When the tides went out, the mudflats in Liberty Bay were a noxious blend of danger and excitement: You could lose your shoes trying to run across them, the stinking mud enveloping your foot and sucking your soles away. Under the tiny boardwalk was a treasure hunter’s paradise, provided that “treasure” meant old bottle caps, empty Bics, and pennies.
This small, scenic town is surrounded by farmland, populated by the descendants of the Scandinavian immigrants that arrived here in the late 1800s, making the area feel quaint and safe and provincial. Everybody is white, and everybody stays away from the reservation.
In the early 1980s, the Tribe built a convenience store and gas station along Highway 305, called The Longhouse, introducing a new outpost of civilization for us. All of the kids that populated the Laura Loop, Candy Loop, and Sandy Hook housing developments would make regular treks to spend our smatterings of small change on penny candy and sodas.
From my house, there were two ways to get to The Longhouse, both requiring some form of bravery: Through the woods, tiptoeing along the back fences of one of our neighbors in order to skirt their Evil Dobermann Pinschers, or along the highway, dodging all manner of motor vehicles careening down the road at a minimum of 60 m.p.h., only the faded white line separating us from certain death — not that we actually noticed it.
When it was rainy and musty, we often opted for Highway 305, the slick pavement proffering up the rich scents of gasoline and dirt and ozone, as there’s nothing quite as chilling as the feel of cool raindrops falling from treetops and down the back of your neck. On sunnier days, traipsing through the forest and dodging guard dogs seemed more appropriate; slices of sunshine carving shadows out between the trees and the patches of drying moss releasing a fragrantly lush, almost floral scent.
Regardless of the route, upon arrival at The Longhouse, we spent what seemed like hours selecting the tiny sugary gems our pennies could afford. Jolly Ranchers were my favorite, the sweet-and-sour green apple flavor inspiring mouthwatering treks back home. We’d select our treasures and then convene at the single picnic bench placed to the right of the gas pumps; as it was under a tree it, too, was covered in patches of verdant moss, lending an organic softness to the otherwise flat, hard bench. We’d trade candies, dares, and tall tales, until it was almost too dark to go home; eventually, we’d break ranks and trudge home along Highway 305 in our separate directions, the speeding headlights the only illumination along the way.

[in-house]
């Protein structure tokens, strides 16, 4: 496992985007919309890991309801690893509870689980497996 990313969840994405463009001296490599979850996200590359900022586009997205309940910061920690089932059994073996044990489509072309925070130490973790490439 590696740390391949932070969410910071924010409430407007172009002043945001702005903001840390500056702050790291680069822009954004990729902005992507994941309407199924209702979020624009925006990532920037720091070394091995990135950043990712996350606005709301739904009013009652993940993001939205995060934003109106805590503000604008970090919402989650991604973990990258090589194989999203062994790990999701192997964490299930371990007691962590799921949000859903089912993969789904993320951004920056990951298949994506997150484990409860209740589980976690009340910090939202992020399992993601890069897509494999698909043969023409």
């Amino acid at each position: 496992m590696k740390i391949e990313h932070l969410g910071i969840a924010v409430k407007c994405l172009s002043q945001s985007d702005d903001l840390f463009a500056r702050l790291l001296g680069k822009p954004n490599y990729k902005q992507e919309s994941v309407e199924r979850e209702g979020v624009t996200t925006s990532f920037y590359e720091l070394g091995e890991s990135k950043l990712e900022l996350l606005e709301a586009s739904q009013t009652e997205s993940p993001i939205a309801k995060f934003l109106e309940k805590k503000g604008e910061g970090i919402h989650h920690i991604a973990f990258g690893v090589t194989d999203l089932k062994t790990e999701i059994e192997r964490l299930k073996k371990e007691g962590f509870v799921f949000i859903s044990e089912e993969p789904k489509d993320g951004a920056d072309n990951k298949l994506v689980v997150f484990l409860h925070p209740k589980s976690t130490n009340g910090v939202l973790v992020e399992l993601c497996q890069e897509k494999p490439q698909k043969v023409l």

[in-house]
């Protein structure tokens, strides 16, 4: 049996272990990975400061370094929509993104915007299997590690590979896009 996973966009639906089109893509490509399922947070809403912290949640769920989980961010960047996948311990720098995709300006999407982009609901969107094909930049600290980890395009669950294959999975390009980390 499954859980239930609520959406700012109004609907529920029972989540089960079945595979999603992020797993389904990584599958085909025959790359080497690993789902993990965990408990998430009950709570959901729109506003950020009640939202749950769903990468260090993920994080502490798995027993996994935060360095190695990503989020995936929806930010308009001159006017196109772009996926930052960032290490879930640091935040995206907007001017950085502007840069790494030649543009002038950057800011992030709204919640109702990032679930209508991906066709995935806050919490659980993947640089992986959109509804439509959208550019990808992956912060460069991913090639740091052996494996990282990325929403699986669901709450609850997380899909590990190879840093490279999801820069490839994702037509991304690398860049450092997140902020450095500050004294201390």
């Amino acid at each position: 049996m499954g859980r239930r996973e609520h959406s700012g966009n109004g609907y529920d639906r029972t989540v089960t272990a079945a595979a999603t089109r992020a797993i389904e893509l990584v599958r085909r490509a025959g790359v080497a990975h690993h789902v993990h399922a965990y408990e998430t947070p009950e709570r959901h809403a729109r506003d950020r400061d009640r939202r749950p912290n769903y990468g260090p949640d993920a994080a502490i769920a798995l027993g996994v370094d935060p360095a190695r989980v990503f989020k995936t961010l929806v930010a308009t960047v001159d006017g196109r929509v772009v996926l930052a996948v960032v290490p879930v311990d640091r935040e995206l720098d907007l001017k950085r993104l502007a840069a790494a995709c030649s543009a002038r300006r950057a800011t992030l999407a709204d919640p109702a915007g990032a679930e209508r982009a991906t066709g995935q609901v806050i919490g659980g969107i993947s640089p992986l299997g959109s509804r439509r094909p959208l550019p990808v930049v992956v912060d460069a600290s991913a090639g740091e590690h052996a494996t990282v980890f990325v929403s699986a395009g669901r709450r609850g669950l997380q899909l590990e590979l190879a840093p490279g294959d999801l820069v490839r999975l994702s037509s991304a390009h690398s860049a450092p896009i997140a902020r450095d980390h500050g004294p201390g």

Aside from the tribal buildings, our elementary school, a church, and a row of businesses along the waterfront, Suquamish didn’t have much going on. As a result, Poulsbo was considered “town” to everyone; it is where the large grocery store was and it had a couple of restaurants. It is technically where Highway 305 terminates, becoming, instead, Highway 3 and continuing deep into the peninsula. As one of the main commercial corridors between Seattle and the western peninsulas, Highway 305 is populated by semis filled with everything from logs to petroleum, speeding down its musty two lanes in a mad dash for the next pitstop. It is a place of transit, and no one stops to think about whether or not where they are is where they should be; they’re coming from somewhere and need to get somewhere else, and Highway 305 is simply the conduit.
But not for us; for us, it is home. For us, we watch the headlights speeding by and ponder where they’re going, where they’ve been, and if we’ll ever meet them. Beneath muscular trees, we watch the world pass by.
There is a specific scent, an earthy dampness, that I associate with Highway 305; it is cloying and takes up residence deep in the back of my throat. The asphalt edges of the highway are muddied and coated with a thick blanket of pine needles and leaves that, when saturated by the rain, trap entire worlds beneath them. This scent, this pleasant, dirty, musty, minerality, is trapped, too, and wafts up only when it’s released by the gentle nosing of a shoe.